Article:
Tuesday, June 1, 2010

Dirt Rich

I wonder how many modern American health problems are a direct result of our wealth? Especially those mental health problems. I wonder if we would be happier with less, more at our ease with less.

Over the years, I've thought often about artful lives and beautiful lives, and I've wondered how much happier I might be if I spent more time crafting a beautiful life than hammering together a life with "enough." This weekend made me consider those ideas again.

We didn't spend money or meet demands. We just enjoyed the beauty of dogwood leaves and passing clouds, green cabbage worms and blue butterflies.

It wasn't easy, though. I had to make myself stop for breakfast. I had to force myself to put down my fork between bites to actually taste the food. I had to control my impatience when Fain wanted to dawdle. I had to persuade myself to lie still underneath the tree, to stop pulling at weeds when I was tired. I had to focus my vision on what we already had at home to prevent myself from thinking of all of the things that we should go to Wal-mart to buy. I had to tell myself that I wanted to take time to make my life beautiful, and jewelry or a degree or a raise wouldn't contribute to the art of living at all. Only by sitting still and considering the brushstrokes, so to speak, those small daily actions and words that create the moments, the still life images, of life could I really end with something breath-taking.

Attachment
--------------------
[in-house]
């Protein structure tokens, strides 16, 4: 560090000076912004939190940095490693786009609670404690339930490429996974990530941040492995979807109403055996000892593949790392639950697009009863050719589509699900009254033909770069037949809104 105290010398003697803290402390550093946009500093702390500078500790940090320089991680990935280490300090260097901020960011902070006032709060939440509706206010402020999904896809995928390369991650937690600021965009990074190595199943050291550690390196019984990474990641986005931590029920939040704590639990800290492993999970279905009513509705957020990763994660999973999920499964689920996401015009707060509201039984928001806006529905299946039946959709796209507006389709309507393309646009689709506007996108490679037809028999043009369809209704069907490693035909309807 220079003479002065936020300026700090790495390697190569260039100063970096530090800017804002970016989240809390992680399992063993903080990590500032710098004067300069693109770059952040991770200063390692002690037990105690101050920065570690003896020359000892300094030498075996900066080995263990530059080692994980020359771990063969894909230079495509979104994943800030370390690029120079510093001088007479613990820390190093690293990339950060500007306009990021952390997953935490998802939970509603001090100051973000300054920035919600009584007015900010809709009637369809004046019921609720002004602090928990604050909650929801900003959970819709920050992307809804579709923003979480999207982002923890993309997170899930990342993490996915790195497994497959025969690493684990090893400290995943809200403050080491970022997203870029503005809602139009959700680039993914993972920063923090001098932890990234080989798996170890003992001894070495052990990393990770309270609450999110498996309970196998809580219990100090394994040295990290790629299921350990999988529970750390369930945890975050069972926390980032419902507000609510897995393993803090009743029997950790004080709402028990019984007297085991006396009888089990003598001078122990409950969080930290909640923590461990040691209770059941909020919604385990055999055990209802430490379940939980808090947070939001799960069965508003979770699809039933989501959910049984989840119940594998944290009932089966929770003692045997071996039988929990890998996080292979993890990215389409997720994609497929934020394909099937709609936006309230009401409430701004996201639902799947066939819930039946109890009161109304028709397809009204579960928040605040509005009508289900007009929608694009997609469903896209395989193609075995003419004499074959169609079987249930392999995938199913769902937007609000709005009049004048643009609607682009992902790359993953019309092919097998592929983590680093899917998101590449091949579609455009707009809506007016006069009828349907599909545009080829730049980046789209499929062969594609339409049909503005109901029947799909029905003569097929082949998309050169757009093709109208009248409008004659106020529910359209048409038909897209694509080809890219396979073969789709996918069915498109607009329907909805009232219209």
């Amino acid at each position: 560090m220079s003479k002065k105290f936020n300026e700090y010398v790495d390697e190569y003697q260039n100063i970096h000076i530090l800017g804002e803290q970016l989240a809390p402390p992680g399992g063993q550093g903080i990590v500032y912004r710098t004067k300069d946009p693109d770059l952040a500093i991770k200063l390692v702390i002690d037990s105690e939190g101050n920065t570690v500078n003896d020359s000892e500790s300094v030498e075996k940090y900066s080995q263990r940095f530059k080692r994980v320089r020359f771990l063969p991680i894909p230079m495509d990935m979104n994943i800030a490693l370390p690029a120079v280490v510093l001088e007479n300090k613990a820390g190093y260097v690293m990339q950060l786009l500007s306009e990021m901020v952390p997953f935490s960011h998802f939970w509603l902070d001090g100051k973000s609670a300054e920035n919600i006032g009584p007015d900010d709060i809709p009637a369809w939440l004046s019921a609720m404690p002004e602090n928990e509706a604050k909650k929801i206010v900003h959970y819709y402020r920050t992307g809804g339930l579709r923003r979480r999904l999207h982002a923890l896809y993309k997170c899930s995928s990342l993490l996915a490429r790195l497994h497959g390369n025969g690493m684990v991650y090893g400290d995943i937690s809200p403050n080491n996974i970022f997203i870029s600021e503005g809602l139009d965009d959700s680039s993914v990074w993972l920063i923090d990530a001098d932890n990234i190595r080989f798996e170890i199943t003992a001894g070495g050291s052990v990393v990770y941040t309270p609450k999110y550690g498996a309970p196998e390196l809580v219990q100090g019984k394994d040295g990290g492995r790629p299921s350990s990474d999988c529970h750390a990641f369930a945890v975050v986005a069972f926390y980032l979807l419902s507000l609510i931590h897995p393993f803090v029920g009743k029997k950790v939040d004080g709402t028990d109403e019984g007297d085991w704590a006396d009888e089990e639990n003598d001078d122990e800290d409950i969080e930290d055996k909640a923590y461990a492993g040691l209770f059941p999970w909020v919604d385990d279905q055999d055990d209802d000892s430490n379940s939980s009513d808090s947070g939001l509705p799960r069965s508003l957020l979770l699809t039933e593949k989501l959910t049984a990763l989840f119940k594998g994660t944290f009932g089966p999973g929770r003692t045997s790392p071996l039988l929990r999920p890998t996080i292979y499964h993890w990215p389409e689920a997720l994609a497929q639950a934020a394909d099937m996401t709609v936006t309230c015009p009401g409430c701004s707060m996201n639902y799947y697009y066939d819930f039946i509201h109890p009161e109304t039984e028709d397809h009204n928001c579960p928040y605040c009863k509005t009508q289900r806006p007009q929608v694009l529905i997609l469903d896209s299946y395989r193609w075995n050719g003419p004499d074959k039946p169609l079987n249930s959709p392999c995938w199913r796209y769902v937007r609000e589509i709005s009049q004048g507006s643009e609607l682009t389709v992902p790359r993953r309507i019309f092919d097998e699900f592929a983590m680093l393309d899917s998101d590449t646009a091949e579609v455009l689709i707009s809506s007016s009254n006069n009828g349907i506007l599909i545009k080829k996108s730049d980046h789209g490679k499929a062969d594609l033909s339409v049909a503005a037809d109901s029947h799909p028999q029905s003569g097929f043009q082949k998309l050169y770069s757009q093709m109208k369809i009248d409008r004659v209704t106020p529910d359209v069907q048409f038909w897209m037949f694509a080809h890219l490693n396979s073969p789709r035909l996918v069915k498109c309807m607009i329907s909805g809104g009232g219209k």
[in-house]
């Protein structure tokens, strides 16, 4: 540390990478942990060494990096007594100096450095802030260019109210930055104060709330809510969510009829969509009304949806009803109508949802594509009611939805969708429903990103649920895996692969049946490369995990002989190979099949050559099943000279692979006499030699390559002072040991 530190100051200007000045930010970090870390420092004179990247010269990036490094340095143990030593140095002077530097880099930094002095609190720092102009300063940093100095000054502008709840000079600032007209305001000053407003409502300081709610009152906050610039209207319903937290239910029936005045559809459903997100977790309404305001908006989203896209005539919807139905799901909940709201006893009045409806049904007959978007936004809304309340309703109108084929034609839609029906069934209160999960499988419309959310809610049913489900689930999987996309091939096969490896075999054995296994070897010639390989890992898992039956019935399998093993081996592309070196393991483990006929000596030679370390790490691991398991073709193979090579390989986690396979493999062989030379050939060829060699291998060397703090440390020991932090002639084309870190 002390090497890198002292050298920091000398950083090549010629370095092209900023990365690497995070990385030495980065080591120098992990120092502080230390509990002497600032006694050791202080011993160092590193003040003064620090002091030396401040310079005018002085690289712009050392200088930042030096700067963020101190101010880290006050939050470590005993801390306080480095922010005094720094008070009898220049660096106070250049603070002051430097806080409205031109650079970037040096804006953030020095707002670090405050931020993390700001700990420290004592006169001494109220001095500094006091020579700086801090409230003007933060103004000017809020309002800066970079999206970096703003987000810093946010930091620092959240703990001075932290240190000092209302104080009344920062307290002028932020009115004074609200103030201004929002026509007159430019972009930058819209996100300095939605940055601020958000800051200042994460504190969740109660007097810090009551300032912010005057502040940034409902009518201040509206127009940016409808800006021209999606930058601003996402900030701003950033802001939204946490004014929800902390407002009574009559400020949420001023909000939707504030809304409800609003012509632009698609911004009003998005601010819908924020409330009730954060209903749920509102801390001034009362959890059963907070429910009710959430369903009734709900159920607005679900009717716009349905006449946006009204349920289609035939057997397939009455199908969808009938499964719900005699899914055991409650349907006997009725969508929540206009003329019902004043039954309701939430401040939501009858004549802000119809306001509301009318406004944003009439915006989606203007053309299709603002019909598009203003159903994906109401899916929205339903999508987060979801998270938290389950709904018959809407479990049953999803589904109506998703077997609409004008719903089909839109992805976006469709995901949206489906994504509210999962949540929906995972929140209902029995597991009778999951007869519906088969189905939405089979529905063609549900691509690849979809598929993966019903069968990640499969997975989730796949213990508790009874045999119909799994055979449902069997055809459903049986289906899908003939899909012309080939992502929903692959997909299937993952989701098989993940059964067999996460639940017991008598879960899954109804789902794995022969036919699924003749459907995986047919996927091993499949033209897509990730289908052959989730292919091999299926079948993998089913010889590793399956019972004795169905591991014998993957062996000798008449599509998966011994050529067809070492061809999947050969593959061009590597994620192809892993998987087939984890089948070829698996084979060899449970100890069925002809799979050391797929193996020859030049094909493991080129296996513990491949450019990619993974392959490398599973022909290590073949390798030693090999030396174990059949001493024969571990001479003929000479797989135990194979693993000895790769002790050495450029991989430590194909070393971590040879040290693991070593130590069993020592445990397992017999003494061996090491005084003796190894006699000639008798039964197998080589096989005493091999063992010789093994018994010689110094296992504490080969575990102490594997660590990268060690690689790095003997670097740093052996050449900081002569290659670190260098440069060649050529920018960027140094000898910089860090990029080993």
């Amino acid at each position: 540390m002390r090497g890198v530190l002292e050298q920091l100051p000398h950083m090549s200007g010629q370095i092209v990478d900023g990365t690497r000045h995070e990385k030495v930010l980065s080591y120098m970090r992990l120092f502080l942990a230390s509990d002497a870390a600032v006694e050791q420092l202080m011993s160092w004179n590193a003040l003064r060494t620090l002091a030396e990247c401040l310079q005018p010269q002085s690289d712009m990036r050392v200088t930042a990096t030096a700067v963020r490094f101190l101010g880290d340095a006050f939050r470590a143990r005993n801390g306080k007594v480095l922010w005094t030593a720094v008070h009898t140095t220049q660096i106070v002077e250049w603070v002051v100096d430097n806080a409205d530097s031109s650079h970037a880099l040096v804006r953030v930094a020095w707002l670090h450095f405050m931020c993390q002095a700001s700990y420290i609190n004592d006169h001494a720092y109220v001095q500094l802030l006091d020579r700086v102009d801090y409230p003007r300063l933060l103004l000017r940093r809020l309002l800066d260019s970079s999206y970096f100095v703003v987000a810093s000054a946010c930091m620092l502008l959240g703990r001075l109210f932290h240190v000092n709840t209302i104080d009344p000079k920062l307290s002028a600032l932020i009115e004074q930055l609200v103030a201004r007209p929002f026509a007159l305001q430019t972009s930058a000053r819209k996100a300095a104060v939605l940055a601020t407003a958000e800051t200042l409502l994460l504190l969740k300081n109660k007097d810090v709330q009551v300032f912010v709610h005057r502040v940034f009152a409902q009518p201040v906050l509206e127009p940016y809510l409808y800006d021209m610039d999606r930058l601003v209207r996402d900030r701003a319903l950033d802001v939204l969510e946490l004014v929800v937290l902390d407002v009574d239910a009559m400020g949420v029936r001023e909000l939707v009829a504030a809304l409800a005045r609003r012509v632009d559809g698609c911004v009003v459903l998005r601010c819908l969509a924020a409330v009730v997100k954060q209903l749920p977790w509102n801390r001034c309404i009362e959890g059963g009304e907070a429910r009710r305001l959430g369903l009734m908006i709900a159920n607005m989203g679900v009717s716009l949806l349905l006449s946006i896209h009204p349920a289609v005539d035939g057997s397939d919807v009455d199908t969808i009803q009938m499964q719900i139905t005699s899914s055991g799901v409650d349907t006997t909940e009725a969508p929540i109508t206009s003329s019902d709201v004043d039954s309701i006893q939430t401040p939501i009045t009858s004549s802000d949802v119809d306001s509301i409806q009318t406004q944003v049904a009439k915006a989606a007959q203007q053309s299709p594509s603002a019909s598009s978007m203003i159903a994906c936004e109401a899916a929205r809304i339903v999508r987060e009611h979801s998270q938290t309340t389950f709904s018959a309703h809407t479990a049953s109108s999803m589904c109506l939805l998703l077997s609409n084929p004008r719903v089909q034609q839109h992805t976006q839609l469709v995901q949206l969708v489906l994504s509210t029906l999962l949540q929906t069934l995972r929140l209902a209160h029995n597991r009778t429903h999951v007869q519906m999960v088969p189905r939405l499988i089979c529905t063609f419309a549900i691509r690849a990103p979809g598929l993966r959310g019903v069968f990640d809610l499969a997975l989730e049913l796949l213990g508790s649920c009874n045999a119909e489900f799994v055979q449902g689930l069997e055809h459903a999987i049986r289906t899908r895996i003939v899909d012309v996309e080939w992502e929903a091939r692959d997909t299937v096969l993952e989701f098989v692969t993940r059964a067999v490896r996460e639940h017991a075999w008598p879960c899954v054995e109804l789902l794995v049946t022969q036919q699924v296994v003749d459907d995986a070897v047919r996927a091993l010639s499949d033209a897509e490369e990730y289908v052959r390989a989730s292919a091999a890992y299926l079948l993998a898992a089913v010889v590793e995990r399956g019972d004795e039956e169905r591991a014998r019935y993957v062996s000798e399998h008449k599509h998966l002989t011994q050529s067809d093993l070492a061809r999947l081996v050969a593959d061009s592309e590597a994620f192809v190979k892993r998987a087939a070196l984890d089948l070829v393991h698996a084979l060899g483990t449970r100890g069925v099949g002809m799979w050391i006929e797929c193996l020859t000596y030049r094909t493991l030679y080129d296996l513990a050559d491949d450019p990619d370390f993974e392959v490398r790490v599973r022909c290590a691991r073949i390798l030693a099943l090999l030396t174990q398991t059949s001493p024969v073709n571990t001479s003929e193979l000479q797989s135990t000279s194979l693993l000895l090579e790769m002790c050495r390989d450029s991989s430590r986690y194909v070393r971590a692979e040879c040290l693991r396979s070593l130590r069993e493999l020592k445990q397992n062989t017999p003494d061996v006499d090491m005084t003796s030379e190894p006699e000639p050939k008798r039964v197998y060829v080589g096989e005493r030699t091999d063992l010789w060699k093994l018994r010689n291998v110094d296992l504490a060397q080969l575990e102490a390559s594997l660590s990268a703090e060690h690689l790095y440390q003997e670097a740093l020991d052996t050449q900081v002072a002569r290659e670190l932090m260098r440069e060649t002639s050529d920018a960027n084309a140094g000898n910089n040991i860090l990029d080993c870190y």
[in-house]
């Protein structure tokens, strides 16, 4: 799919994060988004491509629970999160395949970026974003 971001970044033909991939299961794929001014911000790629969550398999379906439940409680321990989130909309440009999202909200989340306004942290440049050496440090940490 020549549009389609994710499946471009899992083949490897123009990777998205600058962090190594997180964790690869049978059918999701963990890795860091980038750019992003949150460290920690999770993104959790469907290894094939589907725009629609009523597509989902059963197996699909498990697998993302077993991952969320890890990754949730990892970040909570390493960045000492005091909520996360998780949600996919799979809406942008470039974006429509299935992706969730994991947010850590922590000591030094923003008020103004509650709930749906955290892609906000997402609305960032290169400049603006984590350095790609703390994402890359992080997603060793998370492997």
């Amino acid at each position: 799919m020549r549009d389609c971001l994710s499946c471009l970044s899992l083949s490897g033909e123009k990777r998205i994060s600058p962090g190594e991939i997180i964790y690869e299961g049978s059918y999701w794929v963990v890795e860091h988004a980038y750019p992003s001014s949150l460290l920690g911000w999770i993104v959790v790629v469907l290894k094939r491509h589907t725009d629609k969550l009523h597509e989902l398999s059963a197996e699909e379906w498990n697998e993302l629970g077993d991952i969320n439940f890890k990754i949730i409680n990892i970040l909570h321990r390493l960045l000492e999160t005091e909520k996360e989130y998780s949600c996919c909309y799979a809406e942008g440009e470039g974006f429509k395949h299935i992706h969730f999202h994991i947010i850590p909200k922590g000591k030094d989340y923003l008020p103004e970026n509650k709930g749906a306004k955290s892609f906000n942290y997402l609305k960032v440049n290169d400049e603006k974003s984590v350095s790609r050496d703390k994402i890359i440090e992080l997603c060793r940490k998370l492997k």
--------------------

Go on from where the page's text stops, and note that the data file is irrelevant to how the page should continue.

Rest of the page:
And I felt more relaxed, happier; I could even see clearly for the first time in weeks. I didn't have a stomach ache or a head ache. I felt well.

I wonder if being "dirt poor" gives us the opportunity to practice creativity, which in turn enriches our lives with new skills and insights. I wonder if the term shouldn't be "dirt rich" since those who are "cash poor" by American standards have to rely more on what comes from the earth, including their own humanity, imagination, and intellect, and who, in doing so, take on those lovely qualities of the earth.

"Look at the birds of the air, for they neither sow nor reap nor gather into barns; yet your heavenly Father feeds them. Are you not of more value than they? Which of you by worrying can add one cubit to his stature? So why do you worry about clothing? Consider the lilies of the field, how they grow: they neither toil nor spin; and yet I say to you that even Solomon in all his glory was not arrayed like one of these." from Matthew

1 comment:

  1. I think you can find joy either with or without money, each path is dangerous, but in different ways.

    Taking time to taste food and enjoy a flower or giggle at a silly squirrel is an excellent way to start cultivating more joy and genuine pleasure. Any time you slow down and smell the earth or watch the clouds you are once more in the flow of things greater and more wise and you cannot help but come away feeling more full and joyous.


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A Mirror, A Summer, A Street by Autumn Crisp is licensed under a Creative Commons Attribution-No Derivative Works 3.0 United States License.